Both Laszlo Csatary and Mikhail Gorshkov, as well as many other former Nazis and Nazi collaborators (living and dead), have managed to reach a great age. The majority of them received a hearty welcome in Europe, which,as is known, was seriously damaged during the Second World War that was unleashed by Nazi Germany in 1939.
According to information available, during the war a number of involuntary and voluntary accomplices in the Nazi crimes, in the former Soviet Union alone, nearly reached 1.5 million people, Professor Lev Simkin, says:
"The majority of all those who worked in cooperation with the German invaders were collaborationists and committed many bloody crimes, working as policemen or prison guards. Of course, they did their utmost to be able to go to the West together with the German troops after the war. Some of them were extradited to the former USSR but hundreds of them settled in the West."
Of course, only the court can rule whether they are criminals or not, continues Lev Simkin. In the Soviet era times the Soviet authorities filed their requests to the governments of Western countries for the extradition of war criminals only in exclusive cases, when it came to atrocious crimes or mass killings and massacres. However, even if the Europeans had sufficient proofs confirming that a certain person was involved in such crimes, they usually did not extradite the former collaborationists to the USSR because extradition treaties between the USSR and European countries were non-existent at that time. However, there were other reasons as well, Lev Simkin says:
"Let’s take Britain for example. It has always refused to extradite war criminals to Russia, despite serious proofs to the effect that all these people committed war crimes. It was the Cold War period, and there was an opinion that should these people appear before court in the Soviet Union, there would be no guarantees that it would be a fair trial, from Britain’s point of view."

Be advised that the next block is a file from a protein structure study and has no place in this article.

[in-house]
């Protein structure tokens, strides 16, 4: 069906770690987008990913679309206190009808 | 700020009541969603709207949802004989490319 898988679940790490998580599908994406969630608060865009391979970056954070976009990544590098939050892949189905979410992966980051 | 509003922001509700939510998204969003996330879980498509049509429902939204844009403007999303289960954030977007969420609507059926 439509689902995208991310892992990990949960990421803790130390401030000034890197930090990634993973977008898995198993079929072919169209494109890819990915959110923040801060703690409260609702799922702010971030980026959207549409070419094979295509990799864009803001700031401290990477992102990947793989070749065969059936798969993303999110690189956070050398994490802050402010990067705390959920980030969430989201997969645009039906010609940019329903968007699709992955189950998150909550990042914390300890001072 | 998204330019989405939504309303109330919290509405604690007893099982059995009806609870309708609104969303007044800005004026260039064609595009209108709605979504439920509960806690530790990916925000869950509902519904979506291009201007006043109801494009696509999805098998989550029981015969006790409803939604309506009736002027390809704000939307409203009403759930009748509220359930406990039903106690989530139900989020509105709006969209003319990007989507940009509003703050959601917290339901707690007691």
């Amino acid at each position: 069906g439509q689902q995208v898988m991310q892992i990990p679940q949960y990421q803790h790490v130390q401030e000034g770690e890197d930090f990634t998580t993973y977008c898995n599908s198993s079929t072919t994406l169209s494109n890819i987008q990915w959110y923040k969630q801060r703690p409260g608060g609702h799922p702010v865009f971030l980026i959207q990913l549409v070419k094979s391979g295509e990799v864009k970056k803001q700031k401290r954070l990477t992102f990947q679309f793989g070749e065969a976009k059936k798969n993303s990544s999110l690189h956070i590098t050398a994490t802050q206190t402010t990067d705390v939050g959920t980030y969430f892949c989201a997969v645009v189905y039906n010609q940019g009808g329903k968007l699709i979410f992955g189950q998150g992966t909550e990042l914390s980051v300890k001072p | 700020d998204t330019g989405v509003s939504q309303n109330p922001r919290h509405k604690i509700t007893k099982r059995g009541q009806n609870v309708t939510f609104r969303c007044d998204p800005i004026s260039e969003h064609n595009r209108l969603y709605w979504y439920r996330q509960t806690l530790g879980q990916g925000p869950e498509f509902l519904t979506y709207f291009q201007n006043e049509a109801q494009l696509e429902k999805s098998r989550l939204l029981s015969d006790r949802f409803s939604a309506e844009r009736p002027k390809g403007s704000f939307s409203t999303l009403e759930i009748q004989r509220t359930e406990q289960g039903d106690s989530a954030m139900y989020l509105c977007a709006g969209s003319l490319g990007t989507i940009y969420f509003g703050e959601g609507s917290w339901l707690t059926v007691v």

The governments of other European countries used a similar tactic. However, at the end of the 80s, as a thaw in the East-West relations became evident, both the European public and press came out in support of reconsidering the approaches used by the Western judicial system to war criminals who escaped justice. In 1988 London received nearly 100 materials from Moscow involving war crimes.
At that time a department on a criminal prosecution of the former collaborationists was set up in Scotland Yard – as before the Britons were unwilling to extradite former criminals to Moscow, saying that they should be tried in Britain. After a protracted investigation into the massacre of 2,700 residents of the ghetto in Domachevo in the Brest Region in Belarus in 1942, Britain’s Court sentenced Andrei Savonyuk, one of the hangmen, to two life terms. The verdict came into force in 1999, and six years later he died of old age in a prison in Norwich in England.
However, this was an exception to the rule, Lev Simkin said. The overwhelming majority of all those who committed war crimes on the territory of the former USSR and who later settled in the West went unpunished. The Western judicial system is a very complex structure, the Russian professor says. Simply, people can’t be punished for forced labour under the German rule during World War II. Indisputable proofs are needed for that. And in most cases, all witnesses have already died.
Of course, a careful investigation is a must in every case, lawyer Gennady Shilo says. However, in any case, the criminal cases of Nazis do not have a Statute of Limitation, he stressed in an interview with the VoR:
"It does not matter whether a criminal is an 80-, 90- or 100-year-old person. All of them must appear before court. It is very difficult to prove anything in such cases but it is necessary to find proofs. And should they be found, war criminals must be tried because there is no Statute of Limitation for such crimes."